1/4 teaspoon ground nutmeg
1 cinnamon stick
3 whole cloves
I served it last night at a meeting and again today at lunch. I've not yet heard any complaints about it.
I'm not sure why I was surprised since I don't presently have a dog by which to have been greeted.
I suppose it may be time to really consider getting a dog. I'm thinking a beagle, a German shepherd or a lab (either golden, chocolate or black). What do you think?
21 December 2009
Three of my brother priests assisted me and each of us heard confessions for a solid 75 minutes each, without any lull; it was quite remarkable. I've no idea where so many penitents came from for such a small parish; I think we had more people present last night than we have parishioners! God be praised!
One of the moms in the parish told me that as she brought her family to the church last night she reviewed with her children how to go to confession and remarked that there would be different priests present that he might they not know.
One of her boys thought for moment and said, "I think I'll go to regular Father." She found it amusing that I didn't have a name, just "regular Father." It is amusing, but also quite profound.
At the altar and in the confessional the priest acts in persona Christi, in the person of Christ. In this way, he himself does not matter. When the action is done and words spoken the sacrament happens. He is just a "regular Father."
19 December 2009
A great variety of things often ended up on my list, from Legos to roller blades to video games to chocolate covered cherries, but never did I ask for suspected terrorists, which makes the following report seem just a bit odd:
The decision to house both federal inmates and no more than 100 detainees
from Guantanamo Bay Detention Center at a largely unused prison in northwestern
Illinois should be viewed as a “billion-dollar Christmas gift for the people”
there, U.S. Secretary of Transportation Ray LaHood said Friday [more].
Regardless of whether the people of Thomas are in favor of this decision, LaHood's comparison strikes me as a bit over the top.
18 December 2009
A scattered people, the descendents of storied sea kings of the ancient West, struggle to survive in a lonely wilderness as a dark force relentlessly bends its will toward their destruction. Yet amidst these valiant, desperate people, hope remains. A royal house endures unbroken from father to son.Here the trailer:
This hour long original drama is set in the time before the War of the Ring and tells the story of the Dúnedain, the Rangers of the North, before the return of the King. Inspired by only a couple of paragraphs written by Tolkien in the appendices of the Lord of the Rings we follow Arathorn and Gilraen, the parents of Aragorn, from their first meeting through a turbulent time in their people's history.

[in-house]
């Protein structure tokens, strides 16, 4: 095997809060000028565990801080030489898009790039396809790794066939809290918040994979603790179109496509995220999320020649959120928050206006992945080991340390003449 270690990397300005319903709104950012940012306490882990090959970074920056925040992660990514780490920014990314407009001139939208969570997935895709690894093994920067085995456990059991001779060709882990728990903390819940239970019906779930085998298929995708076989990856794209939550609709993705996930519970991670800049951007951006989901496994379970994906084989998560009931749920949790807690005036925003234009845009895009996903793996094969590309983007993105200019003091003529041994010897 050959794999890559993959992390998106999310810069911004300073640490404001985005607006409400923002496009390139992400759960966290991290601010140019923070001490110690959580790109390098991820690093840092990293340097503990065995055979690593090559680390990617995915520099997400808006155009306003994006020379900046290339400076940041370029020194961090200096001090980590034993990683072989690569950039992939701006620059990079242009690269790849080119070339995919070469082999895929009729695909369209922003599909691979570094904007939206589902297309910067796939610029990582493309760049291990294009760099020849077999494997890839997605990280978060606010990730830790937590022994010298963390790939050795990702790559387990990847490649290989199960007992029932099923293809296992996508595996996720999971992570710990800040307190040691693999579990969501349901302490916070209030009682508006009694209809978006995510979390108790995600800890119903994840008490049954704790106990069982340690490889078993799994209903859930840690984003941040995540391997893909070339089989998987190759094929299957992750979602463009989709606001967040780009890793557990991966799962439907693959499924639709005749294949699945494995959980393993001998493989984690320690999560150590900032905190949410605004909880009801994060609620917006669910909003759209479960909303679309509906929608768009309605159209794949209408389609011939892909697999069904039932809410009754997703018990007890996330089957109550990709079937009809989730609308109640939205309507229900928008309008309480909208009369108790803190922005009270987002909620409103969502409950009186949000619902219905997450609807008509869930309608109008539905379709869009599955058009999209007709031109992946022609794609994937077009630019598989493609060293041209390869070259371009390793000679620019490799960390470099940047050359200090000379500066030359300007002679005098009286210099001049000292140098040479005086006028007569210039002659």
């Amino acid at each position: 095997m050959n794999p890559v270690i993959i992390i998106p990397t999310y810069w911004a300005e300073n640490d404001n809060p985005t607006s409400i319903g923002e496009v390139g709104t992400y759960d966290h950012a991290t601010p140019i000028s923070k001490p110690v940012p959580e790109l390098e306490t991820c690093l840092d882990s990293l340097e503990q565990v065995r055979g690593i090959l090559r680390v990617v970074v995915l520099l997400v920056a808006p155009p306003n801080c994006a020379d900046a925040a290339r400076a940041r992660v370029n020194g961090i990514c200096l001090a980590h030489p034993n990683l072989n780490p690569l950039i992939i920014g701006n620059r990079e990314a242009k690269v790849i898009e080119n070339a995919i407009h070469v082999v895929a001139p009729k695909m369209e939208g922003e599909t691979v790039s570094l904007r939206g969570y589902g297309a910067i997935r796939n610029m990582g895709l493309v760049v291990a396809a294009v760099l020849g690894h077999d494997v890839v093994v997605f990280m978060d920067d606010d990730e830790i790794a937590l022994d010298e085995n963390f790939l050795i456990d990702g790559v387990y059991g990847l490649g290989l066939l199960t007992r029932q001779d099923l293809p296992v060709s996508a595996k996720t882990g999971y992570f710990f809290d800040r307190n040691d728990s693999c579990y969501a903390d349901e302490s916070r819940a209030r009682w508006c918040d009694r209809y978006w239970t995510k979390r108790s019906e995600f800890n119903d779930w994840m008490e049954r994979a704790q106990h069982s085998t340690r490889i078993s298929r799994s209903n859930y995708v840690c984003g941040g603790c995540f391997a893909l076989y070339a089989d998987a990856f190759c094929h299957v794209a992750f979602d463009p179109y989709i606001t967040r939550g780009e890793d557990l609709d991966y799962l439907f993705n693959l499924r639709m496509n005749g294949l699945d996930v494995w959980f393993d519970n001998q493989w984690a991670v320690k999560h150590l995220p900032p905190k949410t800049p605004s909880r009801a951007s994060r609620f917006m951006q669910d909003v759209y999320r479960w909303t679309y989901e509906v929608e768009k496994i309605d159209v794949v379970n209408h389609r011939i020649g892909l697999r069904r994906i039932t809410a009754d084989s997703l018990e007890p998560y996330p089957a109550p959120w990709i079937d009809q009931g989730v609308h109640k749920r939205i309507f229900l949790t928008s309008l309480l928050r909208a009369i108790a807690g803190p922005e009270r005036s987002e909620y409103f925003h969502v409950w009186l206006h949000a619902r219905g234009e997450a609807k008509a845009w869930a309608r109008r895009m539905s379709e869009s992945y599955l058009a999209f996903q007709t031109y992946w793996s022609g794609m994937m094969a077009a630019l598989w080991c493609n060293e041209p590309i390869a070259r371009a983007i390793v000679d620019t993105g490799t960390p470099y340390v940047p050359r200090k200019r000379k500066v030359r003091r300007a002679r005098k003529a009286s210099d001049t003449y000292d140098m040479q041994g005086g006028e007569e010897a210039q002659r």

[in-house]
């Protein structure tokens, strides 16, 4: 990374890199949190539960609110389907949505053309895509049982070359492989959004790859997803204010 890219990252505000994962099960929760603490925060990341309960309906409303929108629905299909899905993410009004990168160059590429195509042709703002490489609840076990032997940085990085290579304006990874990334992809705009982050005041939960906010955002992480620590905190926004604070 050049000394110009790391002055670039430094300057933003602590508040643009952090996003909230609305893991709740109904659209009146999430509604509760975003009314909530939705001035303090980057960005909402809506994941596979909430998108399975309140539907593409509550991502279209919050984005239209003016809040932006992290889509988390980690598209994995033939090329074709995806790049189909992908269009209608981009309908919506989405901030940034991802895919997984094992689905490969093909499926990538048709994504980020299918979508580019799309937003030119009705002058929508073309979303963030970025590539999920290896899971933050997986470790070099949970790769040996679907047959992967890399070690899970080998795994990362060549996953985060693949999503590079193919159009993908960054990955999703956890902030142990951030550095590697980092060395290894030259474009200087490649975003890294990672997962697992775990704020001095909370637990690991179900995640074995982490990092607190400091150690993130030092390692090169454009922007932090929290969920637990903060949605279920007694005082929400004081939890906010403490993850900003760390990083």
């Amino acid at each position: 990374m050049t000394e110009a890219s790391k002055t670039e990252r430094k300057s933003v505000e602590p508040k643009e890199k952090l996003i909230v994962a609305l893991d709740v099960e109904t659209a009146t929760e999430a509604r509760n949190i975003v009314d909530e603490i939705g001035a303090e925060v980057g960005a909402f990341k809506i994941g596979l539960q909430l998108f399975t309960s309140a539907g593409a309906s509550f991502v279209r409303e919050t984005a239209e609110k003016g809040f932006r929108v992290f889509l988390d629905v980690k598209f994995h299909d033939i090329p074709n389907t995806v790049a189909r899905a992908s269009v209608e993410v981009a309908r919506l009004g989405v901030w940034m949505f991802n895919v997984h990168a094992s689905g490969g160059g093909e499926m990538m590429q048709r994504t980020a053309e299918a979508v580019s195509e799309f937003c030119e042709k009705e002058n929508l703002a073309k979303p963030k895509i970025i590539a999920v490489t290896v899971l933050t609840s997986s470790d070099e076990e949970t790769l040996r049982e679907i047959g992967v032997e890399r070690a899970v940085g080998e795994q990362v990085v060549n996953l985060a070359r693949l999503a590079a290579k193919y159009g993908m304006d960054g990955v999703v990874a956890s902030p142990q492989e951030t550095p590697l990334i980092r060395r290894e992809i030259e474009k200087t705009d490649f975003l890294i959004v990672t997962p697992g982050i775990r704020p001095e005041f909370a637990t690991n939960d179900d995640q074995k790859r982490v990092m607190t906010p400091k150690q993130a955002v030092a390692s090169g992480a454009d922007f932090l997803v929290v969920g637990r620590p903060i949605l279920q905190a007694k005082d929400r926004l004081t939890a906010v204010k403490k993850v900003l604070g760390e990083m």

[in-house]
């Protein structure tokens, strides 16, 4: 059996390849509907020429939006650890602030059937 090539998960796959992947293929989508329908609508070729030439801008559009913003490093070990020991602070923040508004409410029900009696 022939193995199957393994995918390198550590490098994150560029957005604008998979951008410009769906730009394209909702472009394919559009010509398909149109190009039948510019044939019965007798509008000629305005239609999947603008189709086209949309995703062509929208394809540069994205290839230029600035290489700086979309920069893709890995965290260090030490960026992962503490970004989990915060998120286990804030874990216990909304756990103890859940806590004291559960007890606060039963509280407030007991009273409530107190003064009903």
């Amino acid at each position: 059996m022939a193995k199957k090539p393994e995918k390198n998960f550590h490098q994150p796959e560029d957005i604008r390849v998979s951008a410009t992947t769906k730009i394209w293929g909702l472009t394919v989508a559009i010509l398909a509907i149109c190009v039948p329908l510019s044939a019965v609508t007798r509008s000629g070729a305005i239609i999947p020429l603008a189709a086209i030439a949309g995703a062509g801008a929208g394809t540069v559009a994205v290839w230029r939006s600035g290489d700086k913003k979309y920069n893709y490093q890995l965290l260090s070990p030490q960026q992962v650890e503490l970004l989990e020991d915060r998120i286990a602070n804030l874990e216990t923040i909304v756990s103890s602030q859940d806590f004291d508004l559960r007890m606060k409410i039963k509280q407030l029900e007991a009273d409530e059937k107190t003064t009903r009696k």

I enjoyed it this morning as I attended to a bit of paper work.
17 December 2009
One such family invited me to join them on Thanksgiving, and since my family gathered the evening before I happily accepted.
I ate there a dish that I had not heard of before: scalloped pineapple. Now, to be sure, when I first saw it, I was a bit taken aback and didn't quite know what to think of it. But, I thought, I've never met a pineapple I haven't liked and tried it. It was great!
Here's the recipe:
1 can pineapple tidbits in juice drained
4 slices of cubed bread
2 beaten eggs
2 Tablespoons lemon Juice
1/4 C milk
1 stick melted butter
3/4 C (or less) sugar
Spray 8x8 baking dish with Pam. Mix pineapple and bread and spread in pan. Mix remaining ingredients and pour over pineapple. Bake at 350 for 30-35 min until lightly browned.
Don't be afraid; give it a try!
16 December 2009
15 December 2009
Knowing how long it takes my already weakened immune system to defeat a cold - and not havinig a lot on the agenda today - I have spent the day napping, resting and reading. One of the books I picked is the Sermons of the Cure of Ars, Saint John Marie Vianney, patron of this Year for Priests proclaimed by Pope Benedict XVI.
In the first sermon collected in the book, Saint John said to his people:
...I am going to show you this [the dreadful state of a lukewarm soul] so clearly that perhaps many among you will be hurt by it. But that will matter little to me, for I am always going to what I ought to tell you, and then you will do what you wish about it...The man of God says this not because of a callous spirit, but because of his zeal for souls. He knows that he, a priest of Jesus Christ, must proclaim the truth to his people, that he must call them to a life of repentance and conversion. To do so he must point to sin wherever he finds it, thus calling people to change their lives.
It is this pointing out of sin, this demand to turn away from sinful living, that causes people pain because admitting our failures is never easy.